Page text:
If you work from home and are striving to become more efficient and improve your time management, home office organization is vital. There are home office organization ideas that can save you time, save you money and increase your productivity. Then there are those that can actually end up causing you to waste time, lose money and be less efficient. Learn the home organization tips to incorporate as well as those to ignore.
Organize Your Home Office Furnishings
In order to maintain home office organization, you should set up your work area in a way that capitalizes on the space you have available. You should also arrange your furnishings in a manner that encourages you to stay organized. Learn about the art of feng shui. Not only will arranging your office so that the room "flows" well give you peace of mind, but it may also inspire you to keep things in order.
Don’t bother investing in pricey, special supplies marketed for home office organization. You can set up your home office on a budget and still establish a neat, orderly environment. Invest in a desk with ample work area and places for all of your equipment, such as your computer, phone and printer. A filing cabinet is another necessity, and bookshelves or drawers will help you find a place for books, supplies, mail and other miscellaneous items. Another essential item is a trash can. If you must leave your office every time you need to dispose of papers or other waste, you will either end up with a pile of garbage or you will constantly interrupt yourself to throw something away.
Even if you do not have the luxury of an entire room to use as your home office, you can find ways to set up your area so that it is tidy and makes the most of your limited space. If you are limited to a corner of your bedroom or perhaps an empty closet, make use of the space above and below you by hanging shelves on the walls and strategically placing baskets near or beneath your desk.
Organize Papers and Files
Without an effective filing system, home office organization will likely continue to elude you. Don’t spend too much time creating a filing system based on what someone else suggests if the method does not make sense to you. However, make sure that your filing system is simple enough that you will be able to locate items quickly, should you need them. Filing alphabetically with recent dates closest to the front of the file is a tried-and-true method that doesn’t require much thought or effort.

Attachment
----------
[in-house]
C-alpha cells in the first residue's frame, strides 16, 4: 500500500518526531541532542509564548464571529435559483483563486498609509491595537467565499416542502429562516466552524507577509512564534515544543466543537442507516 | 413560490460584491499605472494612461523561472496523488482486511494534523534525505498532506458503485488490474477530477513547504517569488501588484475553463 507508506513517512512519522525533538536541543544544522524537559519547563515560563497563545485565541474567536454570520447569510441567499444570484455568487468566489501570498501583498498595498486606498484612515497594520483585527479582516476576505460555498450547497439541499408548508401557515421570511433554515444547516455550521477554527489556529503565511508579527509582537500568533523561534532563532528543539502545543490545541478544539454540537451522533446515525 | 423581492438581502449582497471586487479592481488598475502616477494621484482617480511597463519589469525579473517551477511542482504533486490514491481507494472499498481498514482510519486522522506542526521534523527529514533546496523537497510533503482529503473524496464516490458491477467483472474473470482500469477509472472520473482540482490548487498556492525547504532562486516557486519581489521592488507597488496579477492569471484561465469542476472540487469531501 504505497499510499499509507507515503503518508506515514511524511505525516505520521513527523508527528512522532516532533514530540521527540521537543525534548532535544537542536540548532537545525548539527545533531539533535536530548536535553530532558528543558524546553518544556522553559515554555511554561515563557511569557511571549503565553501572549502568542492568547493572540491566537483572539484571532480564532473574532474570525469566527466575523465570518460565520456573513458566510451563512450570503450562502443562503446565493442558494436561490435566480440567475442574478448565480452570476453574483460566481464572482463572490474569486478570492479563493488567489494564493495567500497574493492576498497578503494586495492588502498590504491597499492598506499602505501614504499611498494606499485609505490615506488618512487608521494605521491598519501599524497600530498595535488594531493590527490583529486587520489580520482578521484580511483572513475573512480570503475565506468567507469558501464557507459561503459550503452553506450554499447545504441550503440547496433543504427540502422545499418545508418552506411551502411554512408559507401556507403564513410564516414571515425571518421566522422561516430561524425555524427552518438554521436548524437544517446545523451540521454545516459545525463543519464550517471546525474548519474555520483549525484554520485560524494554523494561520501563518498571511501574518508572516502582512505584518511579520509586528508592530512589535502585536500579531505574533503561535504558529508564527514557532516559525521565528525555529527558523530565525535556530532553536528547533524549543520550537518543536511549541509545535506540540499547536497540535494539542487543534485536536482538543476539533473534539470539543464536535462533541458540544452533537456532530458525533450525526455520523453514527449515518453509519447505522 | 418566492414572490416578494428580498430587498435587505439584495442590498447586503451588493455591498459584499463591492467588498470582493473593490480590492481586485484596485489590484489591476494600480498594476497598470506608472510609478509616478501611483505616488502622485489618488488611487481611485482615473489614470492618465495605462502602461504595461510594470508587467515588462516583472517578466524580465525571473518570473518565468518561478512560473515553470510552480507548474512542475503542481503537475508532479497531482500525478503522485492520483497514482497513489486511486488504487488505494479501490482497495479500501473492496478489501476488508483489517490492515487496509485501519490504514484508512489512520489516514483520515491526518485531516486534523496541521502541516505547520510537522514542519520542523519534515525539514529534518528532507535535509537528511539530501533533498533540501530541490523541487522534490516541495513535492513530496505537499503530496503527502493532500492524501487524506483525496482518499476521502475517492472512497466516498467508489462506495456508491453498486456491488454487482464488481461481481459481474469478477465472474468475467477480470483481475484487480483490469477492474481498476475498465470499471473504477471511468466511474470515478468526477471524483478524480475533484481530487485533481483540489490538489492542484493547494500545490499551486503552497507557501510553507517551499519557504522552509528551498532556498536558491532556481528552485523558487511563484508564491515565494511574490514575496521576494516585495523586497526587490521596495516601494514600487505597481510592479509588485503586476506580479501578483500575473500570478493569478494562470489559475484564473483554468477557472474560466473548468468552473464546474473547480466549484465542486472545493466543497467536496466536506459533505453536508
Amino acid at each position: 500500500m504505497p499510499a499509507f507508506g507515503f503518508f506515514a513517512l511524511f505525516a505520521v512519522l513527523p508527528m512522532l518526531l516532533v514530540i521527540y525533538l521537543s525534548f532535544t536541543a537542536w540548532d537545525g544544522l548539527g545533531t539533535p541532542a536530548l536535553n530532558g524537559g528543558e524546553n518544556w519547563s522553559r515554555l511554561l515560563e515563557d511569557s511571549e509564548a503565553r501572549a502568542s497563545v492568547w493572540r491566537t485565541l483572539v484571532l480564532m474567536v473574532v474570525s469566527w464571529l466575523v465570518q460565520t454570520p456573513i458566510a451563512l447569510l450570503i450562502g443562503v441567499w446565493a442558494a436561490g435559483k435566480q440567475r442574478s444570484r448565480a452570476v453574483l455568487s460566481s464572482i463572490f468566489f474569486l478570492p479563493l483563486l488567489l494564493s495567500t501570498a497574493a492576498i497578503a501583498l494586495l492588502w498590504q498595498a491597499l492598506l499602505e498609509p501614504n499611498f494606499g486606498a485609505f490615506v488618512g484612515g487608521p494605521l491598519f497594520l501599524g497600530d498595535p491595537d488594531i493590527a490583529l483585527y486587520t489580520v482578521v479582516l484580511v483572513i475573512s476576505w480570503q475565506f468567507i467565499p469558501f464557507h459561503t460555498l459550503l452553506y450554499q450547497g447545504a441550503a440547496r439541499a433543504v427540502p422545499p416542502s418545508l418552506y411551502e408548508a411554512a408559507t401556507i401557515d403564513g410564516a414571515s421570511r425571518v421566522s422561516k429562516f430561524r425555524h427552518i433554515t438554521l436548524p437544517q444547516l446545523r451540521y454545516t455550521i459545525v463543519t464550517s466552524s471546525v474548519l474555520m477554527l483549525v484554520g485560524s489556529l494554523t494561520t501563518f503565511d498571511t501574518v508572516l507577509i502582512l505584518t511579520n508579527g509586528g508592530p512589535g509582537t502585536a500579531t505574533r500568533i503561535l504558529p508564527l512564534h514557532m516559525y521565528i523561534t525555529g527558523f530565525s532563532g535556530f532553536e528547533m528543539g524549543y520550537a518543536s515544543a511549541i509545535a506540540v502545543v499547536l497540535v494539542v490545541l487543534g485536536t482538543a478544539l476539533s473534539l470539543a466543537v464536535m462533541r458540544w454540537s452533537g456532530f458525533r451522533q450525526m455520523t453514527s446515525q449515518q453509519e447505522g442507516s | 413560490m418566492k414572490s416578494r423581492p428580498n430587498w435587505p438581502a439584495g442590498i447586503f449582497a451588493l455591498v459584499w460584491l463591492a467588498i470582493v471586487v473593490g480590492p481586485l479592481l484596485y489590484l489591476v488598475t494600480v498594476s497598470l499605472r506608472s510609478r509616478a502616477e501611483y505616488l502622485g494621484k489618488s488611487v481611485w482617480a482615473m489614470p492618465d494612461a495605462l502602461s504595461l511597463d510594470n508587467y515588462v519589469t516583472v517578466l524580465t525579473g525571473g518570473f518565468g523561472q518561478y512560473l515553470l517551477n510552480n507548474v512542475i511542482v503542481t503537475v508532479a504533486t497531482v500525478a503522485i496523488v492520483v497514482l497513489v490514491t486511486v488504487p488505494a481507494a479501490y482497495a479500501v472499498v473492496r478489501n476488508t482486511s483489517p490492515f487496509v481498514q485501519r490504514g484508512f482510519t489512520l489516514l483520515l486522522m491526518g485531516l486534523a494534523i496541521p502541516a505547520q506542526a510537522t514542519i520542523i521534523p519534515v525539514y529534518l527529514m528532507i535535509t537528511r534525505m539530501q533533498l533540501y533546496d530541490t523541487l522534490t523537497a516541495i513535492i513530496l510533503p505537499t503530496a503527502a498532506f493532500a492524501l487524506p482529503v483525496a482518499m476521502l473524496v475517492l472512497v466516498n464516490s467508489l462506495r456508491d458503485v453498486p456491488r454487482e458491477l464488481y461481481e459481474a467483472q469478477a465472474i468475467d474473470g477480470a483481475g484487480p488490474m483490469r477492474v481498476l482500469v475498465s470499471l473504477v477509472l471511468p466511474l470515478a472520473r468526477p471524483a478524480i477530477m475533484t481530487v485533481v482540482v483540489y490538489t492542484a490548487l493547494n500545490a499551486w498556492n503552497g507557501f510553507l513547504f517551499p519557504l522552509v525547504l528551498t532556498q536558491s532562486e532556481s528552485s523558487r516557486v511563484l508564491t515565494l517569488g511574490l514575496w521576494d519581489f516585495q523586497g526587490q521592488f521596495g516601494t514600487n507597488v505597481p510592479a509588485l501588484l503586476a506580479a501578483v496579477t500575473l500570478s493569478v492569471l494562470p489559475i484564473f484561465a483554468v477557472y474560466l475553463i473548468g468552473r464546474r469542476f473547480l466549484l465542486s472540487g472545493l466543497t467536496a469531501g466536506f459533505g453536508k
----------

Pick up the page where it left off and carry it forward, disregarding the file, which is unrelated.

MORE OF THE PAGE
Determine how long you should keep files, receipts and other types of paperwork, as well. Keep a master list or spreadsheet to remind you when items should be shredded, recycled or otherwise disposed of. Not all paperwork is equal. For instance, you will likely need to file and store tax paperwork longer than mail or certain files.
Are you sharing your home office with your spouse, partner or children? Try to keep your work-related items separate from theirs as much as possible. Consider using color-coded folders and supplies or label them to keep from getting mixed up.
Organize Your Desk
You probably spend much of your day sitting at your desk, which makes this piece of furniture an easy target for clutter and tasks on which you are procrastinating. A cluttered desk is distracting and not conducive with productivity.
Organize your office equipment on your desk in a way that maximizes space. Select an out-of-the-way location for your PC tower or, if you are in the market for a new computer, consider an all-in-one model that combines the monitor and the hard drive and frees up valuable desk space. If your desk does not have one, purchase a desktop printer stand that gives you more storage space. This way, you can slide a ream of paper beneath the printer or perhaps trays to serve as your "Inbox" and "Outbox."
Don’t reuse junk mail and other scraps of paper in the interest of being green. Piles of paper will clutter your desk and create more work for you later. Instead, keep a small notepad on your desk to jot down reminders or pertinent details during phone calls. Designate one drawer for pens, pencils and other supplies. Ten to fifteen minutes before you shut down at the end of the day, clear off your desk. Throw away trash, put files away accordingly and straighten up any other clutter. Cleaning your work area regularly is one key to home office organization.
Organize Your Computer
Home office organization does not only pertain to your physical work area. Just as you should organize your tangible desktop, you should also organize your computer desktop. Don’t spend lots of money on special programs that only perform one or two limited tasks. Rather, make use of the abundance of software applications already available to you that help you keep your appointments, emails and other important files in order. For instance, if you use Microsoft Outlook as your email client, learn how to create folders to sort and store important items.
By implementing these and other home office ideas, you may find yourself getting even more work done in less time – which leaves more time for fun!